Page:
We May Die, But Our Tweets Can Live Forever
MICHEL MARTIN, HOST:
At some point in life, a lot of people give some thought to their legacy, what they want to be known for after they're gone. But what about their digital afterlife? What happens to the tweets or Facebook posts that have come to define many people's day-to-day lives? Artist Gabriel Barcia-Colombo created the Hereafter Institute to explore this very idea and created an interactive exhibit at the Los Angeles County Museum of Art. It gives participants the opportunity to experience a variety of services, including a digital funeral where they're eulogized solely on what they've posted on social media.
Buzzfeed writer Doree Shafrir went through the exhibit and wrote a piece about it, and she's with us now to talk about her experience. Doree, welcome. Thanks so much for joining us, and I'm glad you're still with us in real life.
DOREE SHAFRIR: (Laughter) Thank you. Me too.
MARTIN: Well, let me set the table here since everybody isn't as digitally focused. I mean, some people are. Some people aren't. You wrote that I'm not proud of the fact that when I hear about a celebrity dying I check to see what their last tweet was. How come?
SHAFRIR: I think it's just this morbid fascination I have with what was there - what were their last thoughts that they decided to put on social media?
MARTIN: So you talked to the creator of the Hereafter Institute, the artist, Gabriel Barcia-Colombo. Can you talk a little bit about what he told you he wants participants to take away from this project?
SHAFRIR: So he is really interested in people starting conversations about this stuff and really thinking about what their digital legacies are going to be and then also who do you want to designate as a person who would be kind of in charge of all your social media after you died?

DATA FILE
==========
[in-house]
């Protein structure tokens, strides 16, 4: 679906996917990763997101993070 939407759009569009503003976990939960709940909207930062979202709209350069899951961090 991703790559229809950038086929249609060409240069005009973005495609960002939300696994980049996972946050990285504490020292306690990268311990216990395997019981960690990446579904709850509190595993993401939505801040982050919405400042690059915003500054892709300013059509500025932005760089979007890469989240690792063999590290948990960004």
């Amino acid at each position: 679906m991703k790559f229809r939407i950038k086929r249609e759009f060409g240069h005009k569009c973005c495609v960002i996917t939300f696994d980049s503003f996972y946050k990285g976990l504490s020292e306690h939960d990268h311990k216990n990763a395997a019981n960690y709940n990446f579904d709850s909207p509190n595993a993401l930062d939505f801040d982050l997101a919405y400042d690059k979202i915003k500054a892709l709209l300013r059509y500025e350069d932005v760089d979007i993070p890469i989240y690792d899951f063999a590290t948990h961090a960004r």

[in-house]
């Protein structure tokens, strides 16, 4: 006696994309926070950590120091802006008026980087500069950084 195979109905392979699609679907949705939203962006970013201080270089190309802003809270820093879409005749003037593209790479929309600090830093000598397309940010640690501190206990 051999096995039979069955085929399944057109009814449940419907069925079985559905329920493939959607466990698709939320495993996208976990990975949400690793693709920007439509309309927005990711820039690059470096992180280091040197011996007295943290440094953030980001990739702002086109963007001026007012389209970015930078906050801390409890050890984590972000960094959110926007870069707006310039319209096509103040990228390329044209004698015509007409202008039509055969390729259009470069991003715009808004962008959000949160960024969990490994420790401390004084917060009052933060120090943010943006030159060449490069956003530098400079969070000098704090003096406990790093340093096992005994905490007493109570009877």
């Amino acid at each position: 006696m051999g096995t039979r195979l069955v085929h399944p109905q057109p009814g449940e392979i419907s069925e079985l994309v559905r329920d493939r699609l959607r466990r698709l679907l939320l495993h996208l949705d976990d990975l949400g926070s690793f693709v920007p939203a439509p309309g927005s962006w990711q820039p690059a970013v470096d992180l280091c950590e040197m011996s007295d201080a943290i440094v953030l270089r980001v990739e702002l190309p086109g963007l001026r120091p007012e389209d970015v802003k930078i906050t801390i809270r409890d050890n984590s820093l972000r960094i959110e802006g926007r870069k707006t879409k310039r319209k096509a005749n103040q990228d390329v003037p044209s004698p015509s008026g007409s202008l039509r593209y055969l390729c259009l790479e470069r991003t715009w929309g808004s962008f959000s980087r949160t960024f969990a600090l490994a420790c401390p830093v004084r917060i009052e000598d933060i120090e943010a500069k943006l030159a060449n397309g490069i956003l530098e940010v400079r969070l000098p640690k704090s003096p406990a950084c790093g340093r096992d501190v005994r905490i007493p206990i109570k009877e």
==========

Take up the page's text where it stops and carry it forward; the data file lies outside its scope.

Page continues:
On Facebook, you can designate someone to be what I think of as like the executer of your Facebook estate, and they can turn your page into a memorial page after you die. But the other social media platforms dont really have these mechanisms in place yet. And I think it's going to start to be something that we have to think about more and more.
MARTIN: Well, drumroll - tell us a little bit about your experience and what was it like to experience your digital funeral?
SHAFRIR: Yes. So in advance they asked us to send them some of our social media. And I think I sent them my Facebook and my Twitter. And then when I showed up, I was taken into this empty auditorium and then a man in a black suit came out and stood at a lectern and eulogized me and said, you know, Doree was a beloved friend, daughter and wife.
And then all of my tweets started scrolling on a screen in front of me as though to say, you know, here are some words of Doree's to remember her by - tweeting about wearing a dress to a wedding with pockets or Justin Bieber. And I thought, oh, my God, if I did die - God forbid - right now this is what people would see.
MARTIN: It is interesting to think of because on the one hand that is one of the things that people love about social media is that it does capture the day-to-day lives - like everybody can be a character in their own play. And I'm just interested in if you think if more people were to think about what their digital legacy would be, do you think it might change something?
SHAFRIR: I think that it is elevating the experience of, quote, unquote, "normal people" to say that they are valued to kind of say that we existed and our experiences is valuable. You don't have to just be a founding father or a famous person to feel like your lived experience was worth being commemorated after you die.
MARTIN: That was senior culture writer for BuzzFeed Doree Shafrir. She went to her own digital funeral and wrote about it for Buzzfeed. She was nice enough to join us from her home office in Los Angeles. Doree, thanks so much for speaking with us.
SHAFRIR: Thank you so much for having me. Transcript provided by NPR, Copyright NPR.